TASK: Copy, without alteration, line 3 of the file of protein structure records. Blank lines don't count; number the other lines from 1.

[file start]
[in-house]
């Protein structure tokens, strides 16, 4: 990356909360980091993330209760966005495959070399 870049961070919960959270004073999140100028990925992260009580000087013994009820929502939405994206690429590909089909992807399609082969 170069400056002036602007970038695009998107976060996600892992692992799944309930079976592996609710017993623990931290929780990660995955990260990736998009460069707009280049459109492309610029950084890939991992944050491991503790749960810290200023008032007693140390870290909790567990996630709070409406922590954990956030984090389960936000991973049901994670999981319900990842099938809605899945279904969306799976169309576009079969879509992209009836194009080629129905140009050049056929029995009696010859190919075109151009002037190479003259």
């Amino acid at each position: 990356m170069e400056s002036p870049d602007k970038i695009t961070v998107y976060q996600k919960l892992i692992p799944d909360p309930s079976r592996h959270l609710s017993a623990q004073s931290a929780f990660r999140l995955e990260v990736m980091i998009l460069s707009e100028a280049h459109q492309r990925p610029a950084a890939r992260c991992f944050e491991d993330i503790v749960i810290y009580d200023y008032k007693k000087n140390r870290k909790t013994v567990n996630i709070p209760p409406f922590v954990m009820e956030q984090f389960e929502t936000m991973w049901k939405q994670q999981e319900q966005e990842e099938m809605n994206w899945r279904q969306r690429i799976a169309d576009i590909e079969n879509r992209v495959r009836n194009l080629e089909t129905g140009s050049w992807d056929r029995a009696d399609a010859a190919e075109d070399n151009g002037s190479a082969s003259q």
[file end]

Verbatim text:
């Amino acid at each position: 990356m170069e400056s002036p870049d602007k970038i695009t961070v998107y976060q996600k919960l892992i692992p799944d909360p309930s079976r592996h959270l609710s017993a623990q004073s931290a929780f990660r999140l995955e990260v990736m980091i998009l460069s707009e100028a280049h459109q492309r990925p610029a950084a890939r992260c991992f944050e491991d993330i503790v749960i810290y009580d200023y008032k007693k000087n140390r870290k909790t013994v567990n996630i709070p209760p409406f922590v954990m009820e956030q984090f389960e929502t936000m991973w049901k939405q994670q999981e319900q966005e990842e099938m809605n994206w899945r279904q969306r690429i799976a169309d576009i590909e079969n879509r992209v495959r009836n194009l080629e089909t129905g140009s050049w992807d056929r029995a009696d399609a010859a190919e075109d070399n151009g002037s190479a082969s003259q």